Milla Jovovich talks Monster Hunter, Resident Evil, and more

The first Resident Evil movie
(Image credit: Sony Pictures)

No stranger to monsters, Milla Jovovich spent months in far-flung lands, staring into the sky in order to recreate Capcom’s sprawling videogame franchise Monster Hunter. And she was sure to immerse herself in the character before shooting began. “I did play the game to prepare for the movie, which was great,” she laughs. “My daughter would be like, ‘Mom, you’ve been playing that videogame for hours’. I’m like, ‘It’s my work. It’s not for my pleasure at all!’” 

Monster Hunter looks quite demanding – or is that the magic of cinema? 

Oh no, it was really grueling. It was a very challenging production. My husband Paul [WS Anderson, director] wanted to shoot as much in real life as possible, and put the monsters in the computer at the very end, but he wanted the landscapes to be real. So we went to some of the most remote locations to shoot this. 

What was that experience like? 

We went to Namibia to shoot, in the middle of nowhere – really gorgeous, untouched by man. Some of the locations, we were the first people that ever filmed there. It was alien. The landscapes were out of this world. Like, you literally could only imagine them being created in a computer – but they weren’t, they were created by Mother Nature. But to be able to shoot in places like that you have to be ready for a challenge because of the weather, that’s extreme, and the crazy critters and bugs and arachnids and things. It was no fun in that sense! It was terrifying in that sense. 

You don’t actually consider there being real creatures... 

Oh yeah! There’s nothing in Monster Hunter that’s scarier than the real-life spiders that were as big as your hand running at you in the middle of the day. They don’t want to hurt you, but it’s so hot outside that they’re running across the desert to get into your shadow or maybe go up your pant leg to get into the cool. Everybody had to tuck their pants into their boots.

Monster Hunter movie

(Image credit: Sony Pictures)

Has the CGI monster experience changed much? 

In the Resident Evil movies, usually the monsters would be kind of humanoid – maybe they’d be taller than real people. You would just have a guy with a big pole and a tennis ball for you to follow above the camera. Here, you have monsters that are 100 feet tall. So you’re kind of just looking up at the sky for the most part. I think it was very tricky for the camera operators as well, because Paul wanted them to do a bunch of handheld work, which takes some getting used to because, y’know, they pan from me to the monster and Paul would be like, “Higher, higher, higher!” and the camera guy would just be like, literally pointing at the sky. 

But the good thing for me is that I’ve had a lot of experience making sci-fi action movies for so many years, so it’s just kind of second nature now to see things that aren’t there and react. And I enjoy it so much. When I was little I lived in a fantasy world. And so my work is sort of an extension of that, in a way. It allows me to continue living in my fantasy world.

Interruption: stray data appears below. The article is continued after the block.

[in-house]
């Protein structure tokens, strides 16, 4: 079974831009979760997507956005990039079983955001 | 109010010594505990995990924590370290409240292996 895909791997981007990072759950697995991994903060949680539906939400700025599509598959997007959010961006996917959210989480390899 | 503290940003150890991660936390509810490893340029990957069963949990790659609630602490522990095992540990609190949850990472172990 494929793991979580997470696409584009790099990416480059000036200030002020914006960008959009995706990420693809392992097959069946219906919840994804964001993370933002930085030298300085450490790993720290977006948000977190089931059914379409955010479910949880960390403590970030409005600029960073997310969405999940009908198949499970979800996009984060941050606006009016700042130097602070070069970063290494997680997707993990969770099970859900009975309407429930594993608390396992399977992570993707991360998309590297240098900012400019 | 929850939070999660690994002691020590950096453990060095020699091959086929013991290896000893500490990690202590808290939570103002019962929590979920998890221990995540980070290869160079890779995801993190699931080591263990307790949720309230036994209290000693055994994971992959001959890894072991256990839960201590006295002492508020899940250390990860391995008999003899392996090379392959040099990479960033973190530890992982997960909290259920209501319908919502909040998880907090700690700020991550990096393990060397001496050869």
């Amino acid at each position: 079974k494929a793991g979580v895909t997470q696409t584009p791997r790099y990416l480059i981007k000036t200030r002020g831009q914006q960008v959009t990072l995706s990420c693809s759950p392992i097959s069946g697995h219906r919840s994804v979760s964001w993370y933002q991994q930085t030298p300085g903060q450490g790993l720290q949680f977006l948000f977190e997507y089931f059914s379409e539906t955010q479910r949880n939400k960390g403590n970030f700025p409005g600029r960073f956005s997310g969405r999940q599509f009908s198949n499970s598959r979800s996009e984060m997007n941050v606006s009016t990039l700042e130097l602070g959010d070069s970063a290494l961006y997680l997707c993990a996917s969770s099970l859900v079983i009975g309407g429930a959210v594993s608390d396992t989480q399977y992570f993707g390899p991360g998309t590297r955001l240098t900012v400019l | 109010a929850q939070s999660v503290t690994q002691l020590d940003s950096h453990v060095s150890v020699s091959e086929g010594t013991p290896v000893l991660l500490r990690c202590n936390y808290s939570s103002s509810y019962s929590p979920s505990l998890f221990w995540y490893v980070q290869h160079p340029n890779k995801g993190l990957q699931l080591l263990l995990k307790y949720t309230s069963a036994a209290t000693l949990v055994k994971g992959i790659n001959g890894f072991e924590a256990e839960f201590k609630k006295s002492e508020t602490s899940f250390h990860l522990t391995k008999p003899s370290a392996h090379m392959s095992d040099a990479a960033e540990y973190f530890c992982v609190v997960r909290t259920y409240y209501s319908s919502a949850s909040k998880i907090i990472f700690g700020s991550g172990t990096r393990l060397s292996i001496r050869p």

Would you ever consider revisiting Resident Evil? 

I mean, I never say never. Resident Evil was always such a wonderful part of my life. I love Alice and I love the franchise... and I love Netflix! So, I mean, there doesn’t seem to be a downside. 

Do you find that you get a lot of love from sci-fi fans? 

There was a thing that came out a few years ago about on-screen kills. They said that I had the most kills: more than Sylvester Stallone, and more than Jet Li. And I’m thinking, “God bless the sci-fi fans that sit at home and count every single kill”. Do you know what I mean? Because who else would take the time to do that? Imagine how much work that was, so time-intensive. It’s not a machine that does that, it’s a human! 

Did you have any idea The Fifth Element would become so iconic? 

Well, yes and no. I mean, definitely not like that, like Leeloo would be a phenomenon. But at the same time, I knew she was something special, because I’d never experienced anything like her. I didn’t realise that there were going to be people wearing her costume 25 years later at Halloween, but I knew she was special. I think she was one of those once in a lifetime characters that I was very lucky to play. 

Might there be more Monster Hunter in the future? 

I hope so. I loved making that movie and I know that I would love to make another one. We’ll see. Hopefully.

For more, check out our list of the most exciting upcoming movies heading our way. Monster Hunter is available to Download & Keep now and to Rent on Digital, 4K Ultra HD, Blu-ray, and DVD on September 20

I'm the Editor of SFX, the world's number one sci-fi, fantasy and horror magazine – available digitally and in print every four weeks since 1995. I've been editing magazines, and writing for numerous publications since before the Time War. Obviously SFX is the best one. I knew being a geek would work out fine.